Three months ago, in the dog days of August, one question was on the mind of every Yankees fan: “What is wrong with Aaron Judge?” On August 20, Judge had struck out in his 36th consecutive game, setting a new MLB record. His wRC+ at that point stood at 164, which doesn't seem that bad until you consider that it was north of 200 before July started. Judge was mired in a seemingly endless slump, and many were desperate to identify causes and fixes.
I, too, was worried by Judge. Instead of examining Judge's mechanics for a possible flaw, though, I decided to ask a different question: “Just how abnormal is Aaron Judge's slump?” My strategy was to compare his K% and wRC+ fluctuations with other high-strikeout, high-power sluggers to see if his s slump truly stood out in a bad way or not. My thinking was that if it did, we would really have something to worry about, and if it didn't, then chances were that Judge would recover. In the resulting article, I concluded that there was nothing extraordinary about Aaron Judge's slump, and that he would probably be fine for the rest of the season.
Looking back, I think I got that prediction right:
Judge's production skyrocketed in September, and so did my ego. Enough gloating, though. Although his slump wasn't as historic as his strikeout record made it out to be, it still was a pretty bad. Plus, Judge suffered another bout of whiff-itis in the postseason, giving cause for many to question his approach to hitting. Looking forward, what can we learn from his August slump and subsequent return to form?
Like everybody else, Judge will suffer through slumps
I know it's a mundane truism, but I think if there's anything to be gleaned from my analysis, it's this simple fact. Judge is a baseball player, and like other baseball players he will have his good stretches and bad stretches. No one is immune to them; not Giancarlo Stanton, not Mike Trout, not Barry Bonds.
While it is certainly worthwhile to try and identify concrete causes for slumps — in Judge's case, it was probably his left shoulder he was icing during the second half and had surgery on this past Monday — it's equally important to keep things in perspective and accept that Judge will slump for weeks, maybe even months. That doesn't mean necessarily mean that there is a critical flaw in Judge's profile that will prohibit him from future success. It just means he's mortal, like other baseball players.
Judge's floor is very high
That said, Judge is unlike most other players. His incredible power allows him to play by his own rules, unhindered by worldly concerns about strikeouts. Over at FanGraphs, Jeff Sullivan detailed Judge's outstanding performance on contact, noting that both his wOBA and expected wOBA on contact was more than four standard deviations higher than average. Sullivan imagined a hypothetical future in which Judge struck out even more, about 40% of the time, and found that he would have still been the offensive equivalent of Edwin Encarnacion.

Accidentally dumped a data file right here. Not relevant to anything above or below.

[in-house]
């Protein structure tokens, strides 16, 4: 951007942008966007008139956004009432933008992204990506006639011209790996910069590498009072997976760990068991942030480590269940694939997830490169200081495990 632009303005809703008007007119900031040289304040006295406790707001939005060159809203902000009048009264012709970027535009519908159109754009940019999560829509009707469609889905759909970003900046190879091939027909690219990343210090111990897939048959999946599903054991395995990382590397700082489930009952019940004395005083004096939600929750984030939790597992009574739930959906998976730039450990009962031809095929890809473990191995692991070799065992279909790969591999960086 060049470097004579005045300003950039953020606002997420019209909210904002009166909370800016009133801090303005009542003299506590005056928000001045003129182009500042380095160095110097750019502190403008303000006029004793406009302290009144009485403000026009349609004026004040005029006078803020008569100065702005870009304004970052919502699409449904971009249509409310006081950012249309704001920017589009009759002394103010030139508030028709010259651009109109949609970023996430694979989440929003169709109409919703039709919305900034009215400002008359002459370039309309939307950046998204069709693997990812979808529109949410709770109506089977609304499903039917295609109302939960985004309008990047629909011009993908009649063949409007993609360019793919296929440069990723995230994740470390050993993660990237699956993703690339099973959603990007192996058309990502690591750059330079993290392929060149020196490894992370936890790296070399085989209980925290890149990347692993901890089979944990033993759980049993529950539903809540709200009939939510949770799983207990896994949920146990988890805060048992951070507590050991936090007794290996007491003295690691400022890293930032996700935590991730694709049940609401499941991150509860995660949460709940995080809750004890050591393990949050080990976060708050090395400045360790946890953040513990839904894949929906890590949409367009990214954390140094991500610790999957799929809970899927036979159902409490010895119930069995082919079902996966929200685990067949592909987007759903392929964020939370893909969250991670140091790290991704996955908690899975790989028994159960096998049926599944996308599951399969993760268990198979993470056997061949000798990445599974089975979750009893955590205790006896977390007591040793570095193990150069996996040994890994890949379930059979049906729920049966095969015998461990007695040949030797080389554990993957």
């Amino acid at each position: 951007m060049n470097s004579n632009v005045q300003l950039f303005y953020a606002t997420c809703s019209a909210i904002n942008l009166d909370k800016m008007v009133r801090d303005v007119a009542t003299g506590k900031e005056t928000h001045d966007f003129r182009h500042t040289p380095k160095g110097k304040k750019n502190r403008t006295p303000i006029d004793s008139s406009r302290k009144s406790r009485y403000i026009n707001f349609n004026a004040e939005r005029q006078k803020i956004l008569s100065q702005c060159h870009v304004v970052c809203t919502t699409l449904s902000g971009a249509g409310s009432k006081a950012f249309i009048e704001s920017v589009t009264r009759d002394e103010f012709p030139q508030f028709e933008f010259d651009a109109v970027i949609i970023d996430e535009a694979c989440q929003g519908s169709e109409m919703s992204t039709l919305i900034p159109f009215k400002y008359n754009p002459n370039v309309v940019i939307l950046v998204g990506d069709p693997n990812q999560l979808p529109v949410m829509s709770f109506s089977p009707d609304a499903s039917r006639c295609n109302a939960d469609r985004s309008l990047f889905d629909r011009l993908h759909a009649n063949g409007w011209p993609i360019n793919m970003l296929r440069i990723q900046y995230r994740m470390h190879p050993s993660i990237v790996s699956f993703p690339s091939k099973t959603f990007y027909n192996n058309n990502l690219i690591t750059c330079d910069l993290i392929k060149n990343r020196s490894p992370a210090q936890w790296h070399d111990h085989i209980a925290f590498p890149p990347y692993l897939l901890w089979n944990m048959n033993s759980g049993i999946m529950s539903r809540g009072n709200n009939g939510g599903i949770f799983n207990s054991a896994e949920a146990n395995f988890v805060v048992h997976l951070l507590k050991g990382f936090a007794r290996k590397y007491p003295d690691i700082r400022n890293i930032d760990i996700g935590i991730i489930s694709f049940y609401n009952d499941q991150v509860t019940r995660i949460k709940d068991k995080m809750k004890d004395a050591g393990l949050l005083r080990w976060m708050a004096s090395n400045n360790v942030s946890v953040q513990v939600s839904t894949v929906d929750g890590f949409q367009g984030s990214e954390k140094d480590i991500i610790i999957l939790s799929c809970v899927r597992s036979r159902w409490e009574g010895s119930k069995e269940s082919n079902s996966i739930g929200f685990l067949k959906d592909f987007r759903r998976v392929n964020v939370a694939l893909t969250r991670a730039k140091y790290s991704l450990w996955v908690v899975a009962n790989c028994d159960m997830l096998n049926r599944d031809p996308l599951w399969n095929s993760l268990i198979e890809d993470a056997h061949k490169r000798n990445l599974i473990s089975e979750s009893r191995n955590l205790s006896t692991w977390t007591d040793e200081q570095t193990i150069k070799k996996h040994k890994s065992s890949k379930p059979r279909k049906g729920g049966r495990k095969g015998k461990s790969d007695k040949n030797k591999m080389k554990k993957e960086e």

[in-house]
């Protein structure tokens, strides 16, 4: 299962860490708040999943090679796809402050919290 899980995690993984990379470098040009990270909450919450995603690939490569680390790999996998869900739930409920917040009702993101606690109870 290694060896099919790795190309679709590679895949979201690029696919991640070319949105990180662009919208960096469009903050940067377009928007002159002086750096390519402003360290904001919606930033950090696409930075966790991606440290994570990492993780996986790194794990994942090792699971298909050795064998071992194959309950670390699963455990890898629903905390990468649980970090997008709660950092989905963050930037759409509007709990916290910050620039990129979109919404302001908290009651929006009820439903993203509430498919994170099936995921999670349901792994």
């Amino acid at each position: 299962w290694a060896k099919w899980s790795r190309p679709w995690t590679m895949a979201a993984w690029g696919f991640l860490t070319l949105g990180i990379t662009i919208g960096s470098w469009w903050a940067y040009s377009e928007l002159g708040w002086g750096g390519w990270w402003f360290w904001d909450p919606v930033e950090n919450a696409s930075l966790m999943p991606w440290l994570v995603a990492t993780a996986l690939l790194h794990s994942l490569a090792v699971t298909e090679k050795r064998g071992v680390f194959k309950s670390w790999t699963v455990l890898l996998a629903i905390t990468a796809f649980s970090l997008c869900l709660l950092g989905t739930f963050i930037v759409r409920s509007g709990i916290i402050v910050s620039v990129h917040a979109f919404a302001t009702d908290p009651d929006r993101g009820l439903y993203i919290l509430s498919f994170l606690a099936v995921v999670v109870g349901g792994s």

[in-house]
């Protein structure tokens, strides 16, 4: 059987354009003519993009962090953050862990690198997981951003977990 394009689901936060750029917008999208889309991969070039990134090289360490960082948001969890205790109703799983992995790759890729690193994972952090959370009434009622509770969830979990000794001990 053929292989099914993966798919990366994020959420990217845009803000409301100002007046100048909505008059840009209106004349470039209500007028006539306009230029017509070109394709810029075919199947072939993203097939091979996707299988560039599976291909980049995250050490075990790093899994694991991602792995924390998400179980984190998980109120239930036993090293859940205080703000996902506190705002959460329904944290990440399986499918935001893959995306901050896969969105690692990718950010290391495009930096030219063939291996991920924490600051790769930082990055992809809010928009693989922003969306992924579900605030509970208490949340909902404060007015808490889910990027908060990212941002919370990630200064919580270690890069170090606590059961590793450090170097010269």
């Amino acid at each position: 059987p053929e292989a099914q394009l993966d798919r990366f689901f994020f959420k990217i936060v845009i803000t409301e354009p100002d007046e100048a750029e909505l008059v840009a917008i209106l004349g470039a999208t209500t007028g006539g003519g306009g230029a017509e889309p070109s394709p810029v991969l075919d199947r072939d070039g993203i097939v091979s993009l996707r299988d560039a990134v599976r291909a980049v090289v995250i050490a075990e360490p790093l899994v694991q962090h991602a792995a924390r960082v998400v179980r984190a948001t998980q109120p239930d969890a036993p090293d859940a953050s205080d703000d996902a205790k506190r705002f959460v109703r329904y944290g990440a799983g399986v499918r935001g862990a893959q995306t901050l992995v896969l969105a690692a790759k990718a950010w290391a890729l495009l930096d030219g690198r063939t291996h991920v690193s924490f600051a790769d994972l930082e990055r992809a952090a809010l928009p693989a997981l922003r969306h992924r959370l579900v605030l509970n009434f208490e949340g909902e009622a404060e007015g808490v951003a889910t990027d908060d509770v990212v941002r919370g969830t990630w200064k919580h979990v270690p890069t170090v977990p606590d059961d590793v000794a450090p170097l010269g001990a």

If anything, the revelation that he was dealing with a shoulder injury makes his performance on contact this year even more impressive. Even during his second half slump, Judge's rolling average exit velocity over 50 batted balls only briefly dipped below 90 MPH.
If he was able to generate such power with one shoulder, well then help the American League if he ever manages to keep both shoulders intact for a full season.
Robot umpires, please
Of course, Judge can only access his power if he's getting pitches he can actually hit. To this end, umpires aren't giving him help. As Travis Sawchik noted earlier in the year, umpires have struggled with Judge's strike zone, especially on the lower outside corner.
Grumblings about his enlarged strike zone re-emerged during his second half slide, and also during the postseason. Fortunately for Judge, there is evidence that umpires have adjusted just fine to Giancarlo Stanton's strike zone, as Sawchik points out in his article. Here's hoping that the umps do some homework during winter break. Or, y’know, robot umps. Preferably with laser cannons and jet packs.
Judge's slump shows that he's mortal in two ways. Like any other player, he's going to have slumps, and he's at the mercy of the men in black. Unlike any other player, though, Judge can get jammed up and in and still hit baseballs north of 95 mph. He's still probably going to strike out more than your average hitter. Just be glad he does a lot more with the ball when he does make contact. You'll learn to love him. I know I do.